At the end of March, the New York City Council passed and sent to the Mayor legislation that requires restaurants and other food service establishments to serve water, low-fat milk or 100% juice as the default drinks with children’s meals, rather than soda or other sugary drinks. Parents can still request these less healthy options but healthier choices will become the default option. The law will go into effect on May 1, 2020 and will impose monetary penalties on restaurants that violate it. This new law, know as Local Law 75 of 2019, adds a new tool to the public health goal of reducing sugar consumption but also sets the stage for additional reforms.
Globalization and neoliberal policies are shaping current food and agricultural systems. Food in cities and certain ideas regarding local food systems have emerged as counter-movements. As formulated in The Declaration of Nyéléni,* food sovereignty refers to “the right of people to healthy and culturally appropriate food produced through ecologically sound and sustainable methods, and their right to define their own food and agriculture systems. It puts those who produce, distribute, and consume food at the heart of food systems and policies rather than the demands of markets and corporations.” This declaration is a transformative paradigm, which entails the inclusion of diverse social actors in the processes of consultation, planning and decision-making. A recent example from the city of Madrid shows how to bring citizens to the heart of urban governance processes.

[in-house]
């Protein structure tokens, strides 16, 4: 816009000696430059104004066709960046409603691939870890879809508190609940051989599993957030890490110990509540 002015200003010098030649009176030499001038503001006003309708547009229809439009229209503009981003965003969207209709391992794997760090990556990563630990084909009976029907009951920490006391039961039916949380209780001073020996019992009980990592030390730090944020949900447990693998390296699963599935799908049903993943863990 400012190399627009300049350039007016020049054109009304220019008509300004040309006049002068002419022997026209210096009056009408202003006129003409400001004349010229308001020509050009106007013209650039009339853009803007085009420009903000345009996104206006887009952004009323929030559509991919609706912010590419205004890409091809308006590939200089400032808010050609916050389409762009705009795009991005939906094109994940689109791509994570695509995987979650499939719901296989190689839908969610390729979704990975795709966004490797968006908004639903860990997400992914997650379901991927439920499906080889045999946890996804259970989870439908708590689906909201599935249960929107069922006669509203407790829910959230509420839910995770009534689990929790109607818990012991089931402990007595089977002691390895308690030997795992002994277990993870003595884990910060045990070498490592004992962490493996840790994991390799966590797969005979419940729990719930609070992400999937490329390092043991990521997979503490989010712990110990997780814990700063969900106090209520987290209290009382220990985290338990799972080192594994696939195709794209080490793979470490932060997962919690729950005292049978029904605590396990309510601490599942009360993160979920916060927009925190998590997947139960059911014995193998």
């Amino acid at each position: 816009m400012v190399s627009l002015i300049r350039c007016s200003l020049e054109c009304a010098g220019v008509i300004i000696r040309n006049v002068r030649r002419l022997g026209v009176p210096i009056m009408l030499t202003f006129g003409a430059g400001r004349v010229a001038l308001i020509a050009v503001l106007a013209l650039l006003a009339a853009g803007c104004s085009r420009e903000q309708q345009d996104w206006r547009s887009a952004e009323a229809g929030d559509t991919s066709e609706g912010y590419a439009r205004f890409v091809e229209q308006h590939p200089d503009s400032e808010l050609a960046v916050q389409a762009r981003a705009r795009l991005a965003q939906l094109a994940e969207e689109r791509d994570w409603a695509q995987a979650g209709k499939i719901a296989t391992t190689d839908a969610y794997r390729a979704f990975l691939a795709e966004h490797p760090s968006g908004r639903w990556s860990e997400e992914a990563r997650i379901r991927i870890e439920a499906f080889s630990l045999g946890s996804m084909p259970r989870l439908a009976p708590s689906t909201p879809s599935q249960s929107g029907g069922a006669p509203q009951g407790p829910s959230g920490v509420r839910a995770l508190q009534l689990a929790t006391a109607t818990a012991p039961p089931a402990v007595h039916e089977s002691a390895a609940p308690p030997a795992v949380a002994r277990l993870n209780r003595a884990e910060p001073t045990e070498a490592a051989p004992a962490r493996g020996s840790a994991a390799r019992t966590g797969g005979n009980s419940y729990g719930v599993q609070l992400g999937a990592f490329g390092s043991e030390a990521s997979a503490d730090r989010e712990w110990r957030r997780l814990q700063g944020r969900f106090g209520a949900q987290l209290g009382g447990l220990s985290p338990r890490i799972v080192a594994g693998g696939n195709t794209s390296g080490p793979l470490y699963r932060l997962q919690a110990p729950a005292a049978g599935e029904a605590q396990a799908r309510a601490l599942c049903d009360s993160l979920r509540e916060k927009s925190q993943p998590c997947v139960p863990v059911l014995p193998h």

In response to growing pressure from eaters who want healthier food, governments that want to take action to protect public health and reduce the costs of diet-related diseases, and competitive markets that jeopardize profits, global big food companies have launched a multi-pronged campaign to protect their interests. One element of this campaign is to use nutrition science to justify its actions, a process that some have called “nutritionism”.